Agriculture’s a scream in Maharashtra

I’ve never had to repeatedly bite back a scream when I’ve been interviewing someone before, but then this has been a trip of many firsts.

I had a pretty jam-packed day yesterday as I was given a whistle-stop tour of agriculture in Maharashtra state and the work being done by KVK, a quango which helps producers transfer the latest research and ag developments onto their farms.

I started off back at KVK’s main headquarters, where I was shown the organisation’s eco-tourism centre. For 2000 rupees a night (£29) you can stay in one of these fancy tents, eat out in the open, exercise in the gym and join in with the work being done on KVK’s farm.


Interestingly, this type of holiday doesn’t just appeal to foreign tourists – about 1000 Indians come to stay here every year too. Apparently city folk are as disconnected with food production as they are in the UK, and KVK is doing a lot of work trying to education urban populations about where their food comes from.

Afterwards we took a quick trip around the centre’s trial plots. They have everything here, from sugar cane and soya to gooseberries, mango, banana. The centre takes varieties being developed by universities and breeds them with native varieties to make them hardier, before selling plants or seeds on to local farmers. Most of the farmers come here for crops because they know the varieties are the best-available and will help them improve their yields.

Crop trials
Having seen the science, I was then taken to meet some of the farmers who were benefiting from it. Sangram Taware, the lovely chappy showing me the book on the right here, is head honcho of his club in a town called Malegaon.

Farmers Club
He told me how he and his 40 members meet once a month to chat about their farms and their problems, host talks and information evenings, and plan trips to research centres to learn about all the latest crop technology.

As well as collecting 500R a month from each member that they put towards a fund to lend to new entrants and people who want to invest in their farms, the group also works as a producer group, pooling their high-quality soya beans (high quality because they are grown from one of the new varieties from KVK) so they can have more power in the market place and demand higher prices. This way, since the group formed in 2006, they have managed to command at least 20R/kg more than the average market price.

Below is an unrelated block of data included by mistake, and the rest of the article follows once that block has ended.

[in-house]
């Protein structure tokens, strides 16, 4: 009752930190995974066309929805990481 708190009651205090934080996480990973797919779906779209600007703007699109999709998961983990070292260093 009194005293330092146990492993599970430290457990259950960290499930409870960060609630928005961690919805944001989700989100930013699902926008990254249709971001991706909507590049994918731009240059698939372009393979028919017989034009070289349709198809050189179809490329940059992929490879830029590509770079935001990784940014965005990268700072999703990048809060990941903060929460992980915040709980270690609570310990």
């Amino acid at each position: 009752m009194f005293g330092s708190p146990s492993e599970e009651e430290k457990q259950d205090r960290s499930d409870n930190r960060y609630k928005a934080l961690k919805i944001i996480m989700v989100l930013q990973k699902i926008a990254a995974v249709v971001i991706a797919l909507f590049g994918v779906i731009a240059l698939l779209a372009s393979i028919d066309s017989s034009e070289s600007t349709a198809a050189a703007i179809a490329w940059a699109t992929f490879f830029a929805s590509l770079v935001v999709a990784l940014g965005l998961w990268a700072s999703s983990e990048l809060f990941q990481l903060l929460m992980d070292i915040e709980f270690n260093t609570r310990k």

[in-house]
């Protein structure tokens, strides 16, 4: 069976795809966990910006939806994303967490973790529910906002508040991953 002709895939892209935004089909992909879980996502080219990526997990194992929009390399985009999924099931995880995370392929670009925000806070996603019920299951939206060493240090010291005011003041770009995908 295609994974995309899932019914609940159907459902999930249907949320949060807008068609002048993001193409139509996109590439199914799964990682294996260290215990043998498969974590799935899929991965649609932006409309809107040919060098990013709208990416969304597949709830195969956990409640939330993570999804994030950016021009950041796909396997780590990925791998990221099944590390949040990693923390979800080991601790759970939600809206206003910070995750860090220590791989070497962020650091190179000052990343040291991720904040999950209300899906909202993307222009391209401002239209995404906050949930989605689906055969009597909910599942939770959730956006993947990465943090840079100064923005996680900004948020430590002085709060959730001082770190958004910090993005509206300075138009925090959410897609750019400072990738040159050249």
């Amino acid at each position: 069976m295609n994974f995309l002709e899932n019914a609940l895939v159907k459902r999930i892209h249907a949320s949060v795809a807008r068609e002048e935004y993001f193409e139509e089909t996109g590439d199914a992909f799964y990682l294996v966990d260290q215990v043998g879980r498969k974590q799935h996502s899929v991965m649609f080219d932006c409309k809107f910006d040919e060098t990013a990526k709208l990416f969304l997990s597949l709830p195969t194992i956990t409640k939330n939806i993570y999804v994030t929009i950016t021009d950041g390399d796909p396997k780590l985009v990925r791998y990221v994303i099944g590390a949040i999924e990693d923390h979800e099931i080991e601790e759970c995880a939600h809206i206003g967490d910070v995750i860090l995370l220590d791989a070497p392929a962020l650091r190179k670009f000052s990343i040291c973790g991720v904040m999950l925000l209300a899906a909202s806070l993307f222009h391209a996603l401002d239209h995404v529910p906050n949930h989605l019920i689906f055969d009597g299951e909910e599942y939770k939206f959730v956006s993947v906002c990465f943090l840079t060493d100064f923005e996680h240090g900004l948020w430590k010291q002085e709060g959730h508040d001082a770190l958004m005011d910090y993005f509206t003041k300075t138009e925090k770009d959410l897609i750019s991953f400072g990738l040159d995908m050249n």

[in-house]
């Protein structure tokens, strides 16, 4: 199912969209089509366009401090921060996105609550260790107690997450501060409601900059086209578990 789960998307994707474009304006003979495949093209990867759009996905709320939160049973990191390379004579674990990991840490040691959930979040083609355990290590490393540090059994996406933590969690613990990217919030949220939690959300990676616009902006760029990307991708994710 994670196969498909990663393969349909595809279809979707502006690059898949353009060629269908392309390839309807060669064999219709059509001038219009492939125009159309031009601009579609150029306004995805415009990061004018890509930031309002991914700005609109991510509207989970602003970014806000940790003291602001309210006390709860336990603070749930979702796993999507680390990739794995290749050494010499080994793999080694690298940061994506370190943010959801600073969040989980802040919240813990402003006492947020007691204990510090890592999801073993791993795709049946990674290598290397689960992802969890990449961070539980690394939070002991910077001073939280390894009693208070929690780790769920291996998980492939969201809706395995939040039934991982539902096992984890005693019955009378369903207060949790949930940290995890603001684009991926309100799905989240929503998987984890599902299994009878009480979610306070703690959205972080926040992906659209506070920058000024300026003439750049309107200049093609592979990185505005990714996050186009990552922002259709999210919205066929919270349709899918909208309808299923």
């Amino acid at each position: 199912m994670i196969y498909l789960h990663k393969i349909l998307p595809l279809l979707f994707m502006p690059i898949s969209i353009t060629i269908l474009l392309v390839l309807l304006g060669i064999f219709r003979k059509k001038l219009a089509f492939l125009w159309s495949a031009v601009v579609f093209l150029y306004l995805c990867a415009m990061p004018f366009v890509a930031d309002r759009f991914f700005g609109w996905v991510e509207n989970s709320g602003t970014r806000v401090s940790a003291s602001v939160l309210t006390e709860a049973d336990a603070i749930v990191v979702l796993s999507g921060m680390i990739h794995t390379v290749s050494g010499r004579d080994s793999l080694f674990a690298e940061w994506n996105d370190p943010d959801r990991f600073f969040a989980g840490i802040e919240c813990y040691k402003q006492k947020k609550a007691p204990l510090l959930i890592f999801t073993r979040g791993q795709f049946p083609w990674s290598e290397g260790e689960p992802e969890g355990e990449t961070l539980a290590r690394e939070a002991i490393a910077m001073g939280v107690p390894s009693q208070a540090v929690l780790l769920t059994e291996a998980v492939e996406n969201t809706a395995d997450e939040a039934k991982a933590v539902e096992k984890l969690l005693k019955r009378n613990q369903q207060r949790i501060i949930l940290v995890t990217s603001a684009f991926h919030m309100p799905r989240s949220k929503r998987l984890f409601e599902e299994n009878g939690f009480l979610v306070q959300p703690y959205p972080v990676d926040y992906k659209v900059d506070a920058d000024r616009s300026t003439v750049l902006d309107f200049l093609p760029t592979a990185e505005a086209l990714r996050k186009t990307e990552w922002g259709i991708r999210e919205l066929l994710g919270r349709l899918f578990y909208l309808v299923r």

Having so far only been shown top-notch farming enterprises, it was great to meet actual farmers who were probably more representative of the country’s agricultural community, and who were so keen on working together to do the best for each other. Sangram and his chums were brilliant too – they were fascinated about UK agriculture and couldn’t get to grips with the fact I live in country where it’s too cold to grow mangoes.

The one bad thing about the trip was that, throughout my entire chat with him, Sangram had the biggest spider I have ever seen crawling up his leg. Bearing in mind the extent of my arachnophobia, it was a miracle I managed to carry on asking questions or stop myself from yelping every time the hairy monster put on a burst of speed. I’ve noticed many cultural differences between the UK and India, but I’m guessing screaming at people you’re interviewing is a no-no in every continent…

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